Inside, more refinements. The ’07 Avalanche shares the all new interior found in the Chevy Tahoe and Suburban. The instrument panel is lower and gauges easier to see, and the windshield is bigger and has a more raked set, improving outward visibility.
Avalanche’s new front seats are nicer, too. Although they feel firmer at first, they provide more long-distance comfort and are considerably easier on entry/egress with at least an inch more seat travel.
Another plus is the center console is a lot larger and perfectly situated for driving comfort. The glove box is also bigger, and there are a number of other smaller storage areas and spaces in the new cab.
Passenger space also is increased, including more shoulder room for those occupying the fold-flat 60/40 split bench seat.
The rear seat is unique to the Avalanche, allowing longer items to be carried between the cargo bed and into the rear passenger compartment through the Midgate while the rear window stays in place.
Avalanches come loaded with standard features that are options on other GM pickups. But there are options. Our test truck (Base MSRP $32,295) came with nearly all of them, adding more than $7,000 to the base price.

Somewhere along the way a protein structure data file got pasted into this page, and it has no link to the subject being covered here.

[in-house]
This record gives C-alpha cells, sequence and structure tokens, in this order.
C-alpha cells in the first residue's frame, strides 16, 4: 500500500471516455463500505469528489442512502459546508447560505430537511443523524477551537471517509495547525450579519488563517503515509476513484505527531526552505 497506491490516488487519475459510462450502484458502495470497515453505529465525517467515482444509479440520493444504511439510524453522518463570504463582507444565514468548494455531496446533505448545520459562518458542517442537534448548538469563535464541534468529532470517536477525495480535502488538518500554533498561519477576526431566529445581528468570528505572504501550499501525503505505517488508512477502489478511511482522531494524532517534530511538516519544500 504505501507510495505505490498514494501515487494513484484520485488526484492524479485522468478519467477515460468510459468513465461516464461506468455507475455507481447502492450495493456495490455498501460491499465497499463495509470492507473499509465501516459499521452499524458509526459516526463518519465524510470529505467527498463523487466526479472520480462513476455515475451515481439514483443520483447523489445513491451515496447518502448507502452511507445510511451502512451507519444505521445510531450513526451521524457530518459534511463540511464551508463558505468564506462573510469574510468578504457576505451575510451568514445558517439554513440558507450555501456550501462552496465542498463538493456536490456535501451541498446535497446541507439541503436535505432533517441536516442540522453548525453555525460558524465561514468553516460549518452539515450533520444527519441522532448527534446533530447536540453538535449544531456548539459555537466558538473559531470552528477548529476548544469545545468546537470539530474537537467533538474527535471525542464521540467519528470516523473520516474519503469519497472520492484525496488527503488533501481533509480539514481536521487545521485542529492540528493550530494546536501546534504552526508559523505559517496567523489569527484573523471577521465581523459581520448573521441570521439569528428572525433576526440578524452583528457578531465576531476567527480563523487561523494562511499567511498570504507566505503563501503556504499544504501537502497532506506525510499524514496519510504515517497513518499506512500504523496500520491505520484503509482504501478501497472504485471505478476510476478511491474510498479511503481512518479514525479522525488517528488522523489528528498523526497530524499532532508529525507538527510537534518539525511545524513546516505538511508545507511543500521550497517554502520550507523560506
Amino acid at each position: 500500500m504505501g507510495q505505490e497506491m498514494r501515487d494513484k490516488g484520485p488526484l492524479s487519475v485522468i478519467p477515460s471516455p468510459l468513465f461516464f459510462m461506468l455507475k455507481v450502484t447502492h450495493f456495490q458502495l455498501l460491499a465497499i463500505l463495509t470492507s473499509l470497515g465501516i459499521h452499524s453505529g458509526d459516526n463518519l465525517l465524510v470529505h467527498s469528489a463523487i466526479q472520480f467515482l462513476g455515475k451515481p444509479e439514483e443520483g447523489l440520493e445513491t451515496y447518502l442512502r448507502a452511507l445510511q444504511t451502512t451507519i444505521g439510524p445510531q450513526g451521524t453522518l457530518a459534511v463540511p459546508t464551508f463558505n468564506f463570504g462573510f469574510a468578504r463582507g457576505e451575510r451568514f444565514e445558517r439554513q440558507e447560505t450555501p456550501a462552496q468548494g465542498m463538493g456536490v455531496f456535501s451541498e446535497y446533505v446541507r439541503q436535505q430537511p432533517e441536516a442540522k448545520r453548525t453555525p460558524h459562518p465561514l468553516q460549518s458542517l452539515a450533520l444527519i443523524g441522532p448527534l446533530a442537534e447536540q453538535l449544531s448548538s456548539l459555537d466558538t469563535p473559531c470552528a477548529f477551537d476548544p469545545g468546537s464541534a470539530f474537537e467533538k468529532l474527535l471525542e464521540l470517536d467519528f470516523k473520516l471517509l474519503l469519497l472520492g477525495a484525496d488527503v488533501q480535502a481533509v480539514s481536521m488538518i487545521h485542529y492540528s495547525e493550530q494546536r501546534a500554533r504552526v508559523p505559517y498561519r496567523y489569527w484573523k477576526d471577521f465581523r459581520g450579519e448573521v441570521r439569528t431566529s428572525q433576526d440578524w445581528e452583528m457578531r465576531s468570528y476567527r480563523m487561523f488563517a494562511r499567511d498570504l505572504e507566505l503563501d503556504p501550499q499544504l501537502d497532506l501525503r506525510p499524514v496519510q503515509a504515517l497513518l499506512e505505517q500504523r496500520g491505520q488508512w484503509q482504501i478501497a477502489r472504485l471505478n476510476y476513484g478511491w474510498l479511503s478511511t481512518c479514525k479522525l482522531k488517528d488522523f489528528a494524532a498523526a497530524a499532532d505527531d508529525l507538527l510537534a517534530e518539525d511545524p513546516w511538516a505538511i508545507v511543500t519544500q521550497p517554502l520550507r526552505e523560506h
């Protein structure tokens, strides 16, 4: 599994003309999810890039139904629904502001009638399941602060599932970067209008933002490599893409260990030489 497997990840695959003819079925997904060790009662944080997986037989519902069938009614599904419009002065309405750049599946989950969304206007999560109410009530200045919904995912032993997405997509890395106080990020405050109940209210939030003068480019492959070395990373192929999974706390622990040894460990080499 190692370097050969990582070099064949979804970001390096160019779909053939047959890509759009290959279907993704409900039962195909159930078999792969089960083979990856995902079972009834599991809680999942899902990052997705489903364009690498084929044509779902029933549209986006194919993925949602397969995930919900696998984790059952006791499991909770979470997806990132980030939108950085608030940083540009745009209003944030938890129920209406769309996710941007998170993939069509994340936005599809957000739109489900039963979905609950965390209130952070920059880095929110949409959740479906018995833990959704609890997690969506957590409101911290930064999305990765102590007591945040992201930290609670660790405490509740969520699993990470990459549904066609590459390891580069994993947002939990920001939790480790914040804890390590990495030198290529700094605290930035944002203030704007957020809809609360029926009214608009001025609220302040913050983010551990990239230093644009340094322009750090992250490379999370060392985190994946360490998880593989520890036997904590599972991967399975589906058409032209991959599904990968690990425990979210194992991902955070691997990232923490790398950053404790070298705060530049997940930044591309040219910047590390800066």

Some options we had no need for, but a couple we found very useful. One is the Ultrasonic Rear Parking Assist, which emits a beeping sound as the bumper nears another object. The Avalanche has a tall, wide rear stance that blocks rear vision a lot. The Parking Assist feature is most welcomed.
Parking Assists is one of the items in the popular LT2 package option package ($2,040) that includes leather interior, remote vehicle start, dual-zone AC and the upscale MP3-compatiable 6-disc CD stereo system.)
The other option that is extremely useful is the Rear View Camera ($195). It turns on every time the transmission is put in reverse, the image popping up on the touch-screen navigation radio system ($2,145) display. It’s great for getting a trailer aligned to the hitch ball or making sure kids and pets are not hidden behind the tailgate.
Avalanche buyers with kids will also like the $1,295 DVD rear-seat entertainment system. Those in the country will enjoy the XM satellite radio. And, all drivers would benefit from the optional locking rear differential ($295) that gives the 2WD Avalanche a big traction boost in slippery driving conditions.
The ’07 Avalanche proves Chevy can make an already cool truck even cooler.
2007 CHEVROLET AVALANCHE SPECIFICATIONS
*Horsepower and torque SAE-certified. A new voluntary power and torque certification procedure developed by the SAE Engine Test Code committee was approved March 31, 2005. This procedure (J2723) ensures fair, accurate ratings for horsepower and torque by allowing manufacturers to certify their engines through third-party witness testing. GM was the first auto manufacturer to begin using the procedure and expects to use it for all newly rated engines in the future.
**Horsepower and torque estimated.